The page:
It's not all about Sienna

The missing witnesses at the Leveson inquiry are you and me.

Are tabloid readers just as responsible for the bad behaviour of the press as the hacks and paps? It's a question I've been asking myself over and over while the Leveson inquiry (or to give it its full name, the "Leveson inquiry into the culture and practices and ethics of the press") has been going on.

In a rather poignant reflection of the celebrity culture that fuelled this miserable business in the first place, the appearances of "big names" at Leveson have drawn bigger headlines and longer articles than those of more ordinary, more boring, less photogenic folk. Today's appearance by Sienna Miller will doubtless give the chance for trouser-rubbing picture editors to pore over her features once again. And so it was the case yesterday when Kate and Gerry McCann, the parents of missing child Madeleine, came to give evidence.

The couple spoke of how their privacy was invaded, how their shocked world was intruded upon by photographers and reporters alike, how private diaries were printed without their permission, and how they had to read rumours from police lines of inquiry presented as if they were legitimate versions of the truth. Anyone who has the merest sliver of empathy can only recoil in horror at how the parents of a missing child could feel under those circumstances.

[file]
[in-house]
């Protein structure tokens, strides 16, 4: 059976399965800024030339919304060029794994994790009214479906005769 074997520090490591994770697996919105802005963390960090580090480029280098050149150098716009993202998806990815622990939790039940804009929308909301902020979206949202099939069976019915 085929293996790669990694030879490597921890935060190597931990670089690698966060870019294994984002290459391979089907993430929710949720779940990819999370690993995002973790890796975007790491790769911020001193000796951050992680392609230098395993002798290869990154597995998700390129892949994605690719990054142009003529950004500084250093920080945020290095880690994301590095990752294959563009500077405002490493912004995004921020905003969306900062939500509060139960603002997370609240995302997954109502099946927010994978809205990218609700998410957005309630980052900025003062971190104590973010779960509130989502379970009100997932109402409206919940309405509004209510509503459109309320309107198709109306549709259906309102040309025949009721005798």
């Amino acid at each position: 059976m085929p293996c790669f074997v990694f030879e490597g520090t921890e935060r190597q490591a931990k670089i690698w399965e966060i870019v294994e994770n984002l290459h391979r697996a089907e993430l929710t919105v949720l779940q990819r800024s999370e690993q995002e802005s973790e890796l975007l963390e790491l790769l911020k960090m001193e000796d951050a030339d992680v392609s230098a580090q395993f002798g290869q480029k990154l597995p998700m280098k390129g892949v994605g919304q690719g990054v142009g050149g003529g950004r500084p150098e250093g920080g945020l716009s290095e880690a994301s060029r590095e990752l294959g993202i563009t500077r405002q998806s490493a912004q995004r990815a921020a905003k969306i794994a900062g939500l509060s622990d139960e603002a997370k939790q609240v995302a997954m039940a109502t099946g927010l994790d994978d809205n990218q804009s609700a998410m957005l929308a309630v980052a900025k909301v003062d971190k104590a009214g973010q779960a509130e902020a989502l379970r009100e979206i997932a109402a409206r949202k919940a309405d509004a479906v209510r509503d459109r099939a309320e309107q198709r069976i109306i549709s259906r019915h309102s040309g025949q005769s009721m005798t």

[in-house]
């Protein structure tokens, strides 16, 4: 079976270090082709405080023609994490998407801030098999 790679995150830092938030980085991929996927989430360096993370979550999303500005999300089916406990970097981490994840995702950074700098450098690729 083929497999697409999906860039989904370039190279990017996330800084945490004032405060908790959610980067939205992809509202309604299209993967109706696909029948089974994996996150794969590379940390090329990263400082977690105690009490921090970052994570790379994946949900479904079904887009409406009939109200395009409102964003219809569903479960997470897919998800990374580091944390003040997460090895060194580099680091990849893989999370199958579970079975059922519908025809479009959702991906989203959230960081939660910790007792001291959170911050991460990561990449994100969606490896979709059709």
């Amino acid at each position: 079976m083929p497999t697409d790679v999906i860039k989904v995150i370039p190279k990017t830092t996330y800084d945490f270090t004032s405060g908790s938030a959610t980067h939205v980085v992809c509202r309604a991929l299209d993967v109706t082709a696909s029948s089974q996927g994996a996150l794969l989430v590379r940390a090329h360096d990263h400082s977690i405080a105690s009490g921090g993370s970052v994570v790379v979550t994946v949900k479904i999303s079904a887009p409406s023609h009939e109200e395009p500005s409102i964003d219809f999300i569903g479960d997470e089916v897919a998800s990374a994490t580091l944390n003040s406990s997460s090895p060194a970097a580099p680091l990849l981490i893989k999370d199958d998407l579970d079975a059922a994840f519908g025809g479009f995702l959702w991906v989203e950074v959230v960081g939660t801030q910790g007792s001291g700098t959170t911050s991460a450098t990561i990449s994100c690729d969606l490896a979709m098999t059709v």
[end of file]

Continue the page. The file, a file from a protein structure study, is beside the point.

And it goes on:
But the hacks and paps didn't descend on Praia de Luz because they were out to get Kate and Gerry -- their privacy was just collateral damage. What they really wanted to do was flog papers -- and this was a story that had produced a reading frenzy, even bumping the Daily Express's traditional sales banker of Diana off the front page. Is it the fault of a profit-making enterprise to want to maximise sales at a time of decline? Or should those who hungrily sucked up the photos and stories of the McCanns bear some responsibility, too?

Nobody knows what sells papers; it's still a bit of a mystery even as the newspaper industry heads towards terminal decline. We can all guess and speculate. You can ask readers, but you will always have to bear in mind that people like to sound more ethical than they really are - who's going to fess up to feasting on trashy celebrity sleaze and intrusion into famous people's private lives, even in an anonymous survey?